Concierge Medicine – Is it For You?

The last time you called your doctor’s office, how long did you have to wait for a reply? How long do you usually have to wait to get an appointment or wait for a prescription to be called in? When you get to the office, how long do you spend in the waiting room and how much time does the doctor spend with you?

Did you get all your questions answered? How many seconds do you have in the beginning of your appointment to explain your symptoms before you are interrupted? Do the nurses and doctors seem to be more interested in their computers or their charts than they are to you?

If your experiences are like most people, your answers to these questions are not very flattering to the medical profession and to the health care system in general. Most doctors don’t really want their practices to be like this, but they don’t have much choice. They have to have a high volume of patients in order to make ends meet financially. The high volume makes the clinic a very busy place and most patients don’t feel like they get much attention.

In 1996 in Seattle, a doctor named Howard Moran thought there should be a better way to do this. He pioneered the concept of having a lower volume practice with highly attentive medical care provided as a service for patients in return for a retainer fee, much like many attorneys or accountants use. This fee may be in addition to, or in lieu of, the regular office fees that are billed to insurance companies. This concept allows the practice to remain financially solvent while providing better, more attentive medical service to its low volume of patients (usually keeping the patient count down to about one tenth of the number in a typical traditional primary care practice).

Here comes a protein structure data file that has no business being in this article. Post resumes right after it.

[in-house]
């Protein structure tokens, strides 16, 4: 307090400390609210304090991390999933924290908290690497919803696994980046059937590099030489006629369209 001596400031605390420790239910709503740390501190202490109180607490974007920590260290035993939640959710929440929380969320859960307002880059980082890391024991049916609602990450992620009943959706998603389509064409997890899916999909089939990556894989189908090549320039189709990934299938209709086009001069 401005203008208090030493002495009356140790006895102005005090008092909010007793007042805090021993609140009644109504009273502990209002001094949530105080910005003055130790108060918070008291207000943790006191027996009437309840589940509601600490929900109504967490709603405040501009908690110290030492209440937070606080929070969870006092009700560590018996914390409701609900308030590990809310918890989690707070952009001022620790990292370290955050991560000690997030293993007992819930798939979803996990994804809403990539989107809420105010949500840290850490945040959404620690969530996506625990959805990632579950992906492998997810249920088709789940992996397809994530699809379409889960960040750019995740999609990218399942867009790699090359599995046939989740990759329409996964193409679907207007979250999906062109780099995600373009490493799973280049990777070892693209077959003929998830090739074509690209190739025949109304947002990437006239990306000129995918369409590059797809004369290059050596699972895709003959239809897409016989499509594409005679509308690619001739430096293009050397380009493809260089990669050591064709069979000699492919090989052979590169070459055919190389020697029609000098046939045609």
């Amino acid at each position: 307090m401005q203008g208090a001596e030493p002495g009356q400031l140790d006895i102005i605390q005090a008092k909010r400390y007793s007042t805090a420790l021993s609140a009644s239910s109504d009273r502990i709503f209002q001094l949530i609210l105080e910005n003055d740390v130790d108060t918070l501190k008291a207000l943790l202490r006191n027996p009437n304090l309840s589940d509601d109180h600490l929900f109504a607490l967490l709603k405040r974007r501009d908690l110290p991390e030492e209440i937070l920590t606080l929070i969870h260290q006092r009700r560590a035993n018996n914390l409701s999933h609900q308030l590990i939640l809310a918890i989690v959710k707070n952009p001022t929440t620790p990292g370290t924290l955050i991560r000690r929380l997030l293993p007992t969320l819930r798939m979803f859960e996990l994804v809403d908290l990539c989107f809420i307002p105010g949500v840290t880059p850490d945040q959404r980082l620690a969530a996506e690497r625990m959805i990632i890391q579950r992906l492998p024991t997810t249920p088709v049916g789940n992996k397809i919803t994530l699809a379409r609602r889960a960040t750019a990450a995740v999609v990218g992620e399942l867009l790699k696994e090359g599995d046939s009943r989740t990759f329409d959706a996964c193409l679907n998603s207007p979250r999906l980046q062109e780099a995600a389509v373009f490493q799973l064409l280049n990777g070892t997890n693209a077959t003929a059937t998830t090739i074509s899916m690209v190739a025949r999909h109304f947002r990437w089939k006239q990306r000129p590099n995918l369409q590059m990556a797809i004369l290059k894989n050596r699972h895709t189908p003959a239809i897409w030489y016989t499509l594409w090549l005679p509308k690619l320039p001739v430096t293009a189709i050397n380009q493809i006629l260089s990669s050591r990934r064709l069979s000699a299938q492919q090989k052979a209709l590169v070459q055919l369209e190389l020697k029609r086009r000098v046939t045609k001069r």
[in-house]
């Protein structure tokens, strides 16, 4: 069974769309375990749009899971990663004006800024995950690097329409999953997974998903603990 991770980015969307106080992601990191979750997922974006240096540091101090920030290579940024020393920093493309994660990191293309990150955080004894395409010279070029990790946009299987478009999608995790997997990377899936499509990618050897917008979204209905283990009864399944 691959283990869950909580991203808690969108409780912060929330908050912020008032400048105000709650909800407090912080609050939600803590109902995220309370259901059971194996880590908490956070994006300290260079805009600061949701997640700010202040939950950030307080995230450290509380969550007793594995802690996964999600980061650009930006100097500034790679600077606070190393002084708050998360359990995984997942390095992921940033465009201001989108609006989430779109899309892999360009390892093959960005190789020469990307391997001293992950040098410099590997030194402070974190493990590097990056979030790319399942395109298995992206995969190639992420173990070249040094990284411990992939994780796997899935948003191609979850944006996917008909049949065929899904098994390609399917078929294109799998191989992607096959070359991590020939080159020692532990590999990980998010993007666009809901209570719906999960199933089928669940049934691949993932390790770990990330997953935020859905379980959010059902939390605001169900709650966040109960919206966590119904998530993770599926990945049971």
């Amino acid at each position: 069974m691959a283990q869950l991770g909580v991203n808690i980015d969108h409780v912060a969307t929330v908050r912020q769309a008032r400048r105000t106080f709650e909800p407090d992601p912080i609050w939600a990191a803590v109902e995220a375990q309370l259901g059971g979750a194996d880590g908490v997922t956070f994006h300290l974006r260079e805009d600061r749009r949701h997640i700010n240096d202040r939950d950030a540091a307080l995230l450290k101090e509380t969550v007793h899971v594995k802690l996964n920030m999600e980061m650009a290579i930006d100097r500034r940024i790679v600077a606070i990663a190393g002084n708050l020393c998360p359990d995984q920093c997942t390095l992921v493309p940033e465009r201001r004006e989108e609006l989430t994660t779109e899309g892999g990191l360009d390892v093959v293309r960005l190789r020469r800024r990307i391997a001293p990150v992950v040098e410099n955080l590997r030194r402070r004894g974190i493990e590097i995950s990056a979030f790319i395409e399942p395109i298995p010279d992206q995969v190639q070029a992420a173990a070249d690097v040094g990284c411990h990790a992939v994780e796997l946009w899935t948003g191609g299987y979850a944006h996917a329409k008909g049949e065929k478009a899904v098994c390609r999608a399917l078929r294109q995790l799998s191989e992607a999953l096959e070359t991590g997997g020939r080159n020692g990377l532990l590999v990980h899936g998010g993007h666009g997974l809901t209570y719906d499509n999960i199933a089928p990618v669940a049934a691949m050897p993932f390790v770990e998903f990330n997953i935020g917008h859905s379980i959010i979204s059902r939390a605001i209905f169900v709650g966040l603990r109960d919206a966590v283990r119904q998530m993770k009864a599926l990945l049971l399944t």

Unfortunately, health insurance companies currently don’t pay for this type of service, so that means the patients have to pay this out of pocket, but if the service is good, it may be worth it. Patients who join these practices are encouraged to keep their usual insurance which they will need for visits to other specialists, laboratory testing, radiological testing and/or hospital services if needed.

Many concierge practices offer same or next day appointments, no long waits for appointments or prescription refills, direct access to your personal physician day or night, house calls if necessary, continuing care if hospitalized, complete physical examinations, audiometry screening, cardiovascular and cancer risk screening, more attention to preventive care, unrushed appointments, all questions answered, family meetings if needed, coordination of care with specialists, provision of personal health records on CDs or flash drives, etc., etc.